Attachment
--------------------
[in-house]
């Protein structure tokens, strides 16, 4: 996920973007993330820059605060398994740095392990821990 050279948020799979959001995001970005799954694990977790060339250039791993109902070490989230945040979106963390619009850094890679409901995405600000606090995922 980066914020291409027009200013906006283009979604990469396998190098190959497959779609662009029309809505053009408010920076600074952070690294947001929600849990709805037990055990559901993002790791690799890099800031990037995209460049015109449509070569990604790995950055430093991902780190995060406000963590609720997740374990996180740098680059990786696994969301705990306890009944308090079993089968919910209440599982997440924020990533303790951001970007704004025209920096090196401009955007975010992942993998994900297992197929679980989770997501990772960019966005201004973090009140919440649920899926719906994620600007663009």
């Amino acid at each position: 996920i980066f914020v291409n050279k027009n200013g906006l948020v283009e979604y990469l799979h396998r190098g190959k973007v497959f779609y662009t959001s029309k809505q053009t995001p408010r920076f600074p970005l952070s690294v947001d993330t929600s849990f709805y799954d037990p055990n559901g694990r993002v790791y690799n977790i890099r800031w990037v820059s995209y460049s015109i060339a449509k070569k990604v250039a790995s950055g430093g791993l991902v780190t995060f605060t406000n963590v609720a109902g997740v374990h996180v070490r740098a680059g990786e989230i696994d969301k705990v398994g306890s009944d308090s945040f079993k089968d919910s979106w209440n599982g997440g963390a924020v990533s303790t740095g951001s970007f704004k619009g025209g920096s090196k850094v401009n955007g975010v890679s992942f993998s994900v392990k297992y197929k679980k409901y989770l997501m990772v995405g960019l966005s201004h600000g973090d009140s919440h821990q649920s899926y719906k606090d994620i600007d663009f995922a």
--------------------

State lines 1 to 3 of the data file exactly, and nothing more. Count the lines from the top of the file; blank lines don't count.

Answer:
[in-house]
């Protein structure tokens, strides 16, 4: 996920973007993330820059605060398994740095392990821990 050279948020799979959001995001970005799954694990977790060339250039791993109902070490989230945040979106963390619009850094890679409901995405600000606090995922 980066914020291409027009200013906006283009979604990469396998190098190959497959779609662009029309809505053009408010920076600074952070690294947001929600849990709805037990055990559901993002790791690799890099800031990037995209460049015109449509070569990604790995950055430093991902780190995060406000963590609720997740374990996180740098680059990786696994969301705990306890009944308090079993089968919910209440599982997440924020990533303790951001970007704004025209920096090196401009955007975010992942993998994900297992197929679980989770997501990772960019966005201004973090009140919440649920899926719906994620600007663009």
């Amino acid at each position: 996920i980066f914020v291409n050279k027009n200013g906006l948020v283009e979604y990469l799979h396998r190098g190959k973007v497959f779609y662009t959001s029309k809505q053009t995001p408010r920076f600074p970005l952070s690294v947001d993330t929600s849990f709805y799954d037990p055990n559901g694990r993002v790791y690799n977790i890099r800031w990037v820059s995209y460049s015109i060339a449509k070569k990604v250039a790995s950055g430093g791993l991902v780190t995060f605060t406000n963590v609720a109902g997740v374990h996180v070490r740098a680059g990786e989230i696994d969301k705990v398994g306890s009944d308090s945040f079993k089968d919910s979106w209440n599982g997440g963390a924020v990533s303790t740095g951001s970007f704004k619009g025209g920096s090196k850094v401009n955007g975010v890679s992942f993998s994900v392990k297992y197929k679980k409901y989770l997501m990772v995405g960019l966005s201004h600000g973090d009140s919440h821990q649920s899926y719906k606090d994620i600007d663009f995922a």